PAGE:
knowledge | 3 April 2017 |

GDPR Implications for the Betting and Gaming Sector

Since customer data and its uses are key components to competitive success in the betting and gaming sector, operators in this sector will be significantly affected by the General Data Protection Regulation (“GDPR”). Although it will not apply until 25 May 2018, some operators have already commenced their planning and preparations for the GDPR and those who have not should consider doing so now.

There are fundamental strategic decisions to be made as to how personal data should be collected and managed in connection with the GDPR. The following are five key changes to EU data protection law that will be introduced by the GDPR which will be of particular relevance to the betting and gaming sector:

1. Internal Governance and Responsibility

Under the GDPR there will be an increased emphasis on being able to demonstrate compliance. This will involve maintaining a record of data processing activities and associated policies and procedures. As part of this process, operators should create and maintain a detailed ‘personal data inventory’. Unless and until such an inventory has been created, it will be difficult for any operator to make informed choices on the key strategic decisions to be made in relation to the GDPR.

2. Data Portability

Under existing data protection law, data subjects have the right to receive a copy of any personal data that is held about them (subject to limited exemptions). Under the GDPR, a data subject will have a new additional right to receive personal data, in a ‘structured, commonly used and machine readable format’ and to require the controller to transmit that personal data from the controller to a new controller. This data portability right will apply only in certain circumstances and will be limited to personal data ‘provided by’ the data subject to the controller. However guidance published recently by the Article 29 Working Party indicated that the reference to personal data ‘provided by’ the individual should be interpreted broadly, so that it will include observed data. If the GDPR is interpreted in this way, then much of the content of a customer profile developed by a business may be within the scope of this right and capable of being ‘ported’ to another controller (such as a competitor of that business) at the request of the relevant individual.

The data portability right may apply where personal data has been collected based on the data subject’s consent, but will not apply where personal data has been processed based on the ‘legitimate interest’ ground for processing personal data. For businesses who are concerned about the scope of the data portability right, this distinction may have an important bearing on strategic decisions to be made regarding how data collection and use are to be legitimised under the GDPR.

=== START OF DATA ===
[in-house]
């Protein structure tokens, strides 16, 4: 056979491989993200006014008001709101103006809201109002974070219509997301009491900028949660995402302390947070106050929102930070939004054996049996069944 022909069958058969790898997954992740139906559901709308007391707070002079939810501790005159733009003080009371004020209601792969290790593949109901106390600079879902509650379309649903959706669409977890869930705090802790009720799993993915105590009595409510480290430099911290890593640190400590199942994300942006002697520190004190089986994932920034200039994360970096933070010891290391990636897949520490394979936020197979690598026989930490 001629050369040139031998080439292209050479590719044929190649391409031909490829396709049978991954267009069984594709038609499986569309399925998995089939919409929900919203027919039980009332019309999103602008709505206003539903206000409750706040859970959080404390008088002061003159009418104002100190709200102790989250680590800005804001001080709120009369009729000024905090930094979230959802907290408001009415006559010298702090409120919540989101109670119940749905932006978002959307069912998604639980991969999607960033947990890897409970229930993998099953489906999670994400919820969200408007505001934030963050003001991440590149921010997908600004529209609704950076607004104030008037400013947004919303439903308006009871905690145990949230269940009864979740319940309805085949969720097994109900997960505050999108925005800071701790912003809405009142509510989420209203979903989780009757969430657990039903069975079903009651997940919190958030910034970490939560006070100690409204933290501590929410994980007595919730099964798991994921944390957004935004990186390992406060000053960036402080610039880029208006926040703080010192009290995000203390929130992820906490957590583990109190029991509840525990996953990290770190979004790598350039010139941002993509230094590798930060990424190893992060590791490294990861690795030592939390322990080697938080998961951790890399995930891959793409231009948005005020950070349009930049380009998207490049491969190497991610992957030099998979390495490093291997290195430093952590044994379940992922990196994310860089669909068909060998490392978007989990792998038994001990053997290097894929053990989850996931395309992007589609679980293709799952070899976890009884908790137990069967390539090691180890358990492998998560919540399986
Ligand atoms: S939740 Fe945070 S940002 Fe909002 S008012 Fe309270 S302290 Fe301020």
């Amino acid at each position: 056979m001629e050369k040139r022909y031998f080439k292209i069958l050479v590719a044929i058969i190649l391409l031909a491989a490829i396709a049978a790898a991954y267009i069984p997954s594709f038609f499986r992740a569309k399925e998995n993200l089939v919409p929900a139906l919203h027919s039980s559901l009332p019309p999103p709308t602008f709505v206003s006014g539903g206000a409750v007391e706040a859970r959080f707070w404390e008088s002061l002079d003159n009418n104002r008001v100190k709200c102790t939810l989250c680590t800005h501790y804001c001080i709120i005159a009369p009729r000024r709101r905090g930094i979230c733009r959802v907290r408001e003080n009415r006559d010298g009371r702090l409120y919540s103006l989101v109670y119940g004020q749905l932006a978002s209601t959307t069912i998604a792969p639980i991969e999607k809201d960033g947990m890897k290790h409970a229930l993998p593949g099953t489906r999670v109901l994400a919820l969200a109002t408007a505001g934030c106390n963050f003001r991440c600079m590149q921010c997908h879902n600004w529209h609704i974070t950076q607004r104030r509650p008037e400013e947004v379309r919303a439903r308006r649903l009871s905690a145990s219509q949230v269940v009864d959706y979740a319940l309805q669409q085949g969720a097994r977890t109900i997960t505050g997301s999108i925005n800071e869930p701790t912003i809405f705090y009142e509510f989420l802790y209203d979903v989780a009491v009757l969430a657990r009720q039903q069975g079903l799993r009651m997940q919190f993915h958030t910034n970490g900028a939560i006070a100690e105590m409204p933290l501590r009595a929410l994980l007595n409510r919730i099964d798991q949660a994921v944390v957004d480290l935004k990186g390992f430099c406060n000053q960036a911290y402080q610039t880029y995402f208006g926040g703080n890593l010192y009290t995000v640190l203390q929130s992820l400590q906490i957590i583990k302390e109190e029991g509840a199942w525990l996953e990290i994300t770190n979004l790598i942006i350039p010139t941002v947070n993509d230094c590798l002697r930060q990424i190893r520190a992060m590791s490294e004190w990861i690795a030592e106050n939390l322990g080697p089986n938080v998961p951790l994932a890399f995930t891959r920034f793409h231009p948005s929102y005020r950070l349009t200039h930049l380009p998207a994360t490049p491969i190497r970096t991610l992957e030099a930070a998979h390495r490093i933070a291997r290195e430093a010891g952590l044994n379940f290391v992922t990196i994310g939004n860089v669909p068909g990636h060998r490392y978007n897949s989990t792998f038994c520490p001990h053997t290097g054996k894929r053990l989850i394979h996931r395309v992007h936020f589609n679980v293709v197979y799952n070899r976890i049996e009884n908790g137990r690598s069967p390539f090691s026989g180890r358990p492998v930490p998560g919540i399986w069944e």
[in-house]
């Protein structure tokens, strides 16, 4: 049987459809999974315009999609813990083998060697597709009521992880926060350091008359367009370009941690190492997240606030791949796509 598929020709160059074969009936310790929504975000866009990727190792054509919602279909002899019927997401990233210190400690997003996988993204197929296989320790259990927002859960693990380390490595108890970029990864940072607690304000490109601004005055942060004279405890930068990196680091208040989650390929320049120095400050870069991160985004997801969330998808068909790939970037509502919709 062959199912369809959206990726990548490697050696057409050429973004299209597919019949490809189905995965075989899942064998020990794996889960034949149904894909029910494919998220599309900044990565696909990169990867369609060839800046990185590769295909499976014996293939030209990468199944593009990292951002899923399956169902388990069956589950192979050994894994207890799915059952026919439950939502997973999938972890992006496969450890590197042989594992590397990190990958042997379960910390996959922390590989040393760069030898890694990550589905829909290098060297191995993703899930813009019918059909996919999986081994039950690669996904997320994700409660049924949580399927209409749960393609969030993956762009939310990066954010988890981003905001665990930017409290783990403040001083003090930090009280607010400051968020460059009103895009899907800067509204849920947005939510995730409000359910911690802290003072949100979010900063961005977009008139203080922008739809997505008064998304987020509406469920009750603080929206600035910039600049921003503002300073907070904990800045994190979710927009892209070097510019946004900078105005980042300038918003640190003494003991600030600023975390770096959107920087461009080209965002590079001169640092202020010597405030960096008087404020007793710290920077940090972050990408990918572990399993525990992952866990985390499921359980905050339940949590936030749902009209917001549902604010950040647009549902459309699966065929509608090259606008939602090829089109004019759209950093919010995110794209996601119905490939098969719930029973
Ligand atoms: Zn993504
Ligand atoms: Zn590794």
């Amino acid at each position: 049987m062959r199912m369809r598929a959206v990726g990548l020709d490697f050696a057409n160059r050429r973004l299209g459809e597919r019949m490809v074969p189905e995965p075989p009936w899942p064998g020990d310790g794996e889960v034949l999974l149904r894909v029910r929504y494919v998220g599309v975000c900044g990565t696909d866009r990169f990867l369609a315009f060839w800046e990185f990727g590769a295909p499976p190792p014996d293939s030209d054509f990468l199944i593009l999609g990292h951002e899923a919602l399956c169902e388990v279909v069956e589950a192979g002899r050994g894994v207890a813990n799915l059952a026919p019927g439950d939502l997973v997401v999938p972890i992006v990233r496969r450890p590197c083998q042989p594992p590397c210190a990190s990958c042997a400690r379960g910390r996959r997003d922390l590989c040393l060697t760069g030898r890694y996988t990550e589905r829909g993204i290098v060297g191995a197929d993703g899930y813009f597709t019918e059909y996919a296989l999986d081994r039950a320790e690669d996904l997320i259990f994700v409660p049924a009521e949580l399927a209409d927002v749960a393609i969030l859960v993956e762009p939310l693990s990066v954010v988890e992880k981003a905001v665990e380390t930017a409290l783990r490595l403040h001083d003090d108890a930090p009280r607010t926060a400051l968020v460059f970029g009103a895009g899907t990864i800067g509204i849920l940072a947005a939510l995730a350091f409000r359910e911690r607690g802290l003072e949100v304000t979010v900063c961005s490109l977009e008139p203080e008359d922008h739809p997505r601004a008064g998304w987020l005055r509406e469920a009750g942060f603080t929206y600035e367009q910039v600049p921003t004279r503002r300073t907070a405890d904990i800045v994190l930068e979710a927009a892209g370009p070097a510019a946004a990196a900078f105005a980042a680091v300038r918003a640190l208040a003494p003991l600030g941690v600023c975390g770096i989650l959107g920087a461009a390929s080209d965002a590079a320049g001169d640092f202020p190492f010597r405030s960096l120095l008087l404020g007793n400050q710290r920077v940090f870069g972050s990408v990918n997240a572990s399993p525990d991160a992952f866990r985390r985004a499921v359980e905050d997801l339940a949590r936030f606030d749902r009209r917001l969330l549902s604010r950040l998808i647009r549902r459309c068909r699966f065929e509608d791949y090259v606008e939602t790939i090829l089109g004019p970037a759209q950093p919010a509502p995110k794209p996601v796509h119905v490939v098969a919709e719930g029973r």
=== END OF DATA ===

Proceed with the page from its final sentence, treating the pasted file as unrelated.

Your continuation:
3. Lead Supervisory Authority

The GDPR will introduce a modified ‘one stop shop’ system, whereby businesses established in the EU will be subject to the oversight of a ‘lead supervisory authority’. If they are established in more than one EU member state, then depending on how they organise their affairs they might have a single ‘lead supervisory authority’ and other ‘concerned’ supervisory authorities, or they may be subject to oversight by multiple ‘lead supervisory authorities’.

The GDPR does not permit ‘forum shopping’. Nevertheless the rules governing data protection authority jurisdiction should be taken into account by any multinational corporation when making strategic decisions regarding where within the EU to locate personnel or resources.

4. Data Protection Officer

Certain entities will be obliged to appoint a Data Protection Officer (“DPO”), including entities likely to monitor data subjects on a large scale. The DPO should be appointed based on professional qualities and expert knowledge of data protection. The DPO role must be sufficiently senior, appropriately independent, free of conflicts of interest and adequately resourced to comply with specified requirements in this regard. The functions of the DPO will include informing and advising the operator of its obligations under the GDPR, monitoring compliance with the GDPR and carrying out data protection impact assessments.

Given the skill set that will be required and the requirements regarding seniority, independence and absence of conflicts of interest, it is anticipated that there will be a significant shortage of appropriately qualified candidates for DPO roles. Any business that will need to appoint a DPO should start considering how the role will be structured and who might fill it now.

5. Security Breaches

The GDPR will introduce a mandatory notification regime in the event of a personal data breach. Controllers will be required to report personal data breaches to their lead supervisory authority no later than 72 hours after becoming aware of such breach, and in some cases, will also be required to report such breaches to affected individuals. Operators will need to ensure that they are in a position to identify and react to security breaches in a manner which complies with the requirements of the GDPR. An internal breach register must be kept and data breach procedures should be implemented and regularly reviewed. For operators established in Ireland, preparing for these obligations should be less of a challenge for those who already have procedures in place to comply with the Data Protection Commissioner’s Personal Data Security Breach Code of Practice.

Contributed by Emma Doyle.

This document has been prepared by McCann FitzGerald LLP for general guidance only and should not be regarded as a substitute for professional advice. Such advice should always be taken before acting on any of the matters discussed.

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